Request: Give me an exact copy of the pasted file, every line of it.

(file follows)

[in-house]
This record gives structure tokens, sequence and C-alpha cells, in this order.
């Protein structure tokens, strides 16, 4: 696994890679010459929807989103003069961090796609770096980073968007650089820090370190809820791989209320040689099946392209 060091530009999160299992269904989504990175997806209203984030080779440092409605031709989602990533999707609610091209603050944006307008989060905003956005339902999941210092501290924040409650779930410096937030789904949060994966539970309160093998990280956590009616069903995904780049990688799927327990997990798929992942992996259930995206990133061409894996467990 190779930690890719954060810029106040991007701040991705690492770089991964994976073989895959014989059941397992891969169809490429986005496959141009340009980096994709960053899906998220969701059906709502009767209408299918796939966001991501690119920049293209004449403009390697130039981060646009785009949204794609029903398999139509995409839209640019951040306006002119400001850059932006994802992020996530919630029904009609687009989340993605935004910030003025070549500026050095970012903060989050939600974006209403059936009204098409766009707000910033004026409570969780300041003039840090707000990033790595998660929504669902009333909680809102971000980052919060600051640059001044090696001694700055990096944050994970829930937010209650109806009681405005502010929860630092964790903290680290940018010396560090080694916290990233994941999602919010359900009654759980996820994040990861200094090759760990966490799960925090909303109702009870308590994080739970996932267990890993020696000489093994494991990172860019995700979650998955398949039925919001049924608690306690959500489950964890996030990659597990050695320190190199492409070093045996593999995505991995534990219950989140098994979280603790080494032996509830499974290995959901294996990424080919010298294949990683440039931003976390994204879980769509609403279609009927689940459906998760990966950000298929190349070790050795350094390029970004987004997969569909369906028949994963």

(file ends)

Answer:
[in-house]
This record gives structure tokens, sequence and C-alpha cells, in this order.
């Protein structure tokens, strides 16, 4: 696994890679010459929807989103003069961090796609770096980073968007650089820090370190809820791989209320040689099946392209 060091530009999160299992269904989504990175997806209203984030080779440092409605031709989602990533999707609610091209603050944006307008989060905003956005339902999941210092501290924040409650779930410096937030789904949060994966539970309160093998990280956590009616069903995904780049990688799927327990997990798929992942992996259930995206990133061409894996467990 190779930690890719954060810029106040991007701040991705690492770089991964994976073989895959014989059941397992891969169809490429986005496959141009340009980096994709960053899906998220969701059906709502009767209408299918796939966001991501690119920049293209004449403009390697130039981060646009785009949204794609029903398999139509995409839209640019951040306006002119400001850059932006994802992020996530919630029904009609687009989340993605935004910030003025070549500026050095970012903060989050939600974006209403059936009204098409766009707000910033004026409570969780300041003039840090707000990033790595998660929504669902009333909680809102971000980052919060600051640059001044090696001694700055990096944050994970829930937010209650109806009681405005502010929860630092964790903290680290940018010396560090080694916290990233994941999602919010359900009654759980996820994040990861200094090759760990966490799960925090909303109702009870308590994080739970996932267990890993020696000489093994494991990172860019995700979650998955398949039925919001049924608690306690959500489950964890996030990659597990050695320190190199492409070093045996593999995505991995534990219950989140098994979280603790080494032996509830499974290995959901294996990424080919010298294949990683440039931003976390994204879980769509609403279609009927689940459906998760990966950000298929190349070790050795350094390029970004987004997969569909369906028949994963």